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Illustration: Sarah Grillo/Axios

Michael Bloomberg's entry into the 2020 presidential race was reflexively roasted in certain quarters as little more than a billionaire trying to buy an election — or, in the more succinct words of Anand Giridharadas, "plutes gonna plute."

Between the lines: What gets lost in between aren't the specifics of Bloomberg's record, or if he'd make a better or worse president than his rivals. It's the intrinsic value of entrepreneurship, and if that remains an aspirational touchstone for American voters.

The state of play: This was an issue raised by Sen. Cory Booker during the last week's presidential debate, when he argued that Democrats are doing themselves a disservice if they talk about taxing wealth to the exclusion of talking about creating wealth.

  • Those comments were directed at Sen. Elizabeth Warren, who repeatedly ignored the dichotomy — instead responding only with more detail about her wealth tax proposal.
  • Other than Booker, no one on stage mentioned "small business" or "entrepreneurs."

The big picture: Bloomberg, as one of America's most successful living entrepreneurs, has created and amassed a lot of wealth. More than any man could spend in his lifetime, and perhaps more than he could responsibly give away.

  • There should be a thorough accounting of how he made his money, and how it affected others along the way.
  • If there are legitimate criticisms, let 'em fly. Just as they should for any other part of his professional and personal conduct, in both the private and public sectors.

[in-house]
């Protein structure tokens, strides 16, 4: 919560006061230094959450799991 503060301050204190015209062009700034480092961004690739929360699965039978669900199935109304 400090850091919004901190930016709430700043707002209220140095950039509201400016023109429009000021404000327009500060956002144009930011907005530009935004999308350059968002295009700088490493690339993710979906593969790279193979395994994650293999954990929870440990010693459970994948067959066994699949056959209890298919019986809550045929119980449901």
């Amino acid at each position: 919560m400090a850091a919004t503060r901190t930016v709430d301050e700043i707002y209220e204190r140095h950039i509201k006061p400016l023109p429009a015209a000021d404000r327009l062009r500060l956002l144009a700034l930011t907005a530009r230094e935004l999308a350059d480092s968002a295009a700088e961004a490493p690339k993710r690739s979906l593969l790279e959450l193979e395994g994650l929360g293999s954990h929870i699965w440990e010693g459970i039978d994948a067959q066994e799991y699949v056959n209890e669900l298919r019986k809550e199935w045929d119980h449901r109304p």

• And there is certainly value in a robust debate over the future viability of plutocracy in America, including the idea of taxing wealth (as opposed to only taxing income).

Yes, but: Dismissing a candidate's validity because he was a very successful entrepreneur feels like something new in our politics and in our culture. A deliberate mildewing of the American Dream.

  • Of course it's unlikely that Bloomberg will become president. He has loads of unrelated liabilities. Let alone a very late start.
  • If he does indeed falter, though, pay close attention to the post-game analysis. Was it all of those other reasons, or because enough Americans have concluded that successful entrepreneurship has become a vice instead of virtue?

Go deeper:

Go deeper

Why made-for-TV moments matter during the pandemic

Photo illustration: Sarah Grillo/Axios. Photos: Erin Schaff-Pool, Biden Inaugural Committee via Getty Images

In a world where most Americans are isolated and forced to laugh, cry and mourn without friends or family by their side, viral moments can offer critical opportunities to unite the country or divide it.

Driving the news: President Biden's inauguration was produced to create several made-for-social viral moments, a tactic similar to what the Democratic National Committee and the Biden campaign pulled off during the Democratic National Convention.

Updated 8 hours ago - World

Over 3,000 detained in protests across Russia demanding Navalny's release

Russian police officers beat protestesters at a rally against of jailing of oppositon leader Alexei Navalny in Moscow on Saturday. Photo: Mikhail Svetlov/Getty Images

Police in Russia on Saturday arrested more than 3,300 people as protesters nationwide demanded that opposition leader Alexey Navalny be released from jail.

Details: Demonstrations began in the eastern regions of Russia and spread west to more than 60 cities.

Updated 10 hours ago - Politics & Policy

Arizona Republicans censure Cindy McCain and GOP governor

Combination images of Cindy McCain and Gov. Doug Ducey. Photo: FilmMagic/FilmMagic for U.S.VETS/Michael Brochstein/SOPA Images/LightRocket via Getty Images

Arizona Republican Party members voted on Saturday to censure prominent GOP figures Cindy McCain, Gov. Doug Ducey and former Sen. Jeff Flake (R-Ariz.), who've all faced clashes with former President Trump.

Why it matters: Although the resolution is symbolic, this move plus the re-election of the Trump-endorsed Kelli Ward as state GOP chair shows the strong hold the former president has on the party in Arizona, despite President Biden winning the state in the 2020 election.